Food safety is a key issue in European food legislation. The General Food Law is the legislative framework regulation for food safety in Europe. To guarantee food safety and to allow appropriate action in cases of unsafe food, food products must be traceable throughout the entire supply chain and risks of contamination must be limited. One important aspect for controlling food safety hazards is to define critical control points (HACCP) by implementing food management principles. Another important aspect is that your food products can be subjected to official controls. Products that are not considered safe will be denied access to Europe. Some products are subject to increased controls but cinnamon is currently not on the list.


  • European buyers will often ask buyers to implement a food (safety) management system based on HACCP-principles (see under Common requirements).
  • Check for increased levels of controls regarding your product. The list of spices and herbs and their supplying countries is updated regularly. Check the EUR-Lex website for the most recent list (see latest document under Amended by).
  • Read more about HACCP in the EU Export Helpdesk

Contamination of cinnamon

Contaminants are substances that can be present as a result of the various stages of its growing, processing, packaging, transport or storage.


Although there are no specific maximum limits set for mycotoxin contamination in cinnamon may develop especially during prolonged storage in poor conditions without temperature and moisture control. Styrene occurs naturally in cinnamon (0.1 mg/kg). The level of styrene can increase significantly (up to 40 mg/kg) when cinnamon is subjected to high temperatures and humidity during drying, storage and transport. Styrene is not considered dangerous at normal levels of daily intake. Therefore, no limits have been set in the European Union. However, if levels rise above 20 mg/kg it affects the flavour of cinnamon caused by a foreign, solvent-like odour. Affected batches are less attractive for buyers.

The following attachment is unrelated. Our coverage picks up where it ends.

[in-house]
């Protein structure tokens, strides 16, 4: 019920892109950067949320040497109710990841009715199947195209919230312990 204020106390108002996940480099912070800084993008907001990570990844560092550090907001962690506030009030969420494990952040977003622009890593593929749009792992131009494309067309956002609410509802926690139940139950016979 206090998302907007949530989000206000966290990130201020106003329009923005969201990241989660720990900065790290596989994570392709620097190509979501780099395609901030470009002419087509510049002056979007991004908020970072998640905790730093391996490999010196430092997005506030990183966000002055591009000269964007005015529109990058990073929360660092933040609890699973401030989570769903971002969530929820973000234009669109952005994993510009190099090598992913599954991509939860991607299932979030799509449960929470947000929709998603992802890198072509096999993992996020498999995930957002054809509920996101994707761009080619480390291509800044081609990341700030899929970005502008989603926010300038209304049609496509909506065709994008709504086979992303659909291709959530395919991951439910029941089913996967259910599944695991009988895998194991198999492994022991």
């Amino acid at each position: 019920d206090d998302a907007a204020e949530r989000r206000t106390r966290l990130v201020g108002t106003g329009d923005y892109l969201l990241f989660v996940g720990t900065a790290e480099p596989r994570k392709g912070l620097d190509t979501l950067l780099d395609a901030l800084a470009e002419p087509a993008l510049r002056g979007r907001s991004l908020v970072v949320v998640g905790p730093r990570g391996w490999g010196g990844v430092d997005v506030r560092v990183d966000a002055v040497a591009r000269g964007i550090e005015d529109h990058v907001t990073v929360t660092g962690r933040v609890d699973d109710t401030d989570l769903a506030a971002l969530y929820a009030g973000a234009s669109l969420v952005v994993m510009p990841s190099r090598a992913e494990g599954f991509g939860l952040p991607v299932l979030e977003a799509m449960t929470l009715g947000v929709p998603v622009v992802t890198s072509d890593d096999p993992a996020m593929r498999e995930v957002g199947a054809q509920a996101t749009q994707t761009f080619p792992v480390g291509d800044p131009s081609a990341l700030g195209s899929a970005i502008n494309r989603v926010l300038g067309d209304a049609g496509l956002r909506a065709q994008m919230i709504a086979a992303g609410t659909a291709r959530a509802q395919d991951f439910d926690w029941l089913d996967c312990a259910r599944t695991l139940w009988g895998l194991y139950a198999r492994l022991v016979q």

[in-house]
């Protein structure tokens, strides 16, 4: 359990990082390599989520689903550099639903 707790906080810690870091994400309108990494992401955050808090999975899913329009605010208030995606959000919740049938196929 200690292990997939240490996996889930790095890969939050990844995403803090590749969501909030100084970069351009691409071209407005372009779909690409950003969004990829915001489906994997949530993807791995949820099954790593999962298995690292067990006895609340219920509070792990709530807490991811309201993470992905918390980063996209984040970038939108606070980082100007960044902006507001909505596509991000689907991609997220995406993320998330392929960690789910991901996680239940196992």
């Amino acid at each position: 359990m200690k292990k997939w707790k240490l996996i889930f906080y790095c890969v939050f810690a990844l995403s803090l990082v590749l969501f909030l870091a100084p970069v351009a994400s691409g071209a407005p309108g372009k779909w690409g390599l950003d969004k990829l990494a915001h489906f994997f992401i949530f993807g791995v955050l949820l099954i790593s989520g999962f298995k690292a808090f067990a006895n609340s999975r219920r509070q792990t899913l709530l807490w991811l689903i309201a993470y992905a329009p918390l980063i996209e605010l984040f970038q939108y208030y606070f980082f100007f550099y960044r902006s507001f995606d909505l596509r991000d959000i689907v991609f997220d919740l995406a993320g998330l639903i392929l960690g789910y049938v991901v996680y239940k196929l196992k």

• Implement better drying, processing and storage practices and discuss them with suppliers. Valuable sources are the guidelines on Good Agricultural Practices for Spices from the International Organisation of Spice Trade Associations
  • Make sure that during transport, cinnamon is either dried or there is sufficient ventilation. For more information refer to the website of the Transport Information Service.
  • To read more about styrene contamination read the article of the German Food Safety Authority


Pesticides are generally not used for growing cinnamon. However, contamination can occur due to the proximity to other crops that are treated with pesticides. The European Union has set maximum residue levels (MRLs) for pesticides in and on food products. Products containing more pesticides than allowed will be withdrawn from the European market.


  • You can use the MRL database of the European Union in which all harmonised MRLs can be found. You can search on your product or pesticide used and the database shows the list of the MRLs associated to your product or pesticide.
  • Read more about MRLs in the EU Trade Helpdesk.


The reason for the most rejections of cinnamon by European custom authorities is the presence of salmonella (whole, crushed and ground). There are no specific salmonella requirements defined in European legislation for spices and herbs as there are for other products. However according to Article 11 of the General Food Law, food products placed on the European market must be safe. Therefore cinnamon is banned from the market if salmonella is found. In Europe steam sterilisation is the preferred method to combat salmonella as well as other types of microbiological contamination, especially for cinnamon destined for the retail market. Whether this is demanded depends on your buyer, the use made of the cinnamon and the type of cinnamon involved. Steam sterilisation is more important for Cinnamomum zeylanicum than for cassia. Buyers often want their cinnamon to be steam sterilised but change their minds when they realise how much this treatment costs.


  • Salmonella can occur at all stages including growing, harvesting, processing, storage, packaging, and sale. The maintenance of good manufacturing and hygiene practices, together with appliance of HACCP principles, is therefore of great importance during growing, harvesting, and processing.
  • Steam sterilising yourself can be costly but you can receive a premium. Working together locally with reliable service providers can be an option.
  • Many buyers in Europe will expect a test report on microbiological contamination. Providing this service will make it easier to find buyers in Europe.
  • Read more about contaminants in the EU Trade Helpdesk.

Food additives and adulteration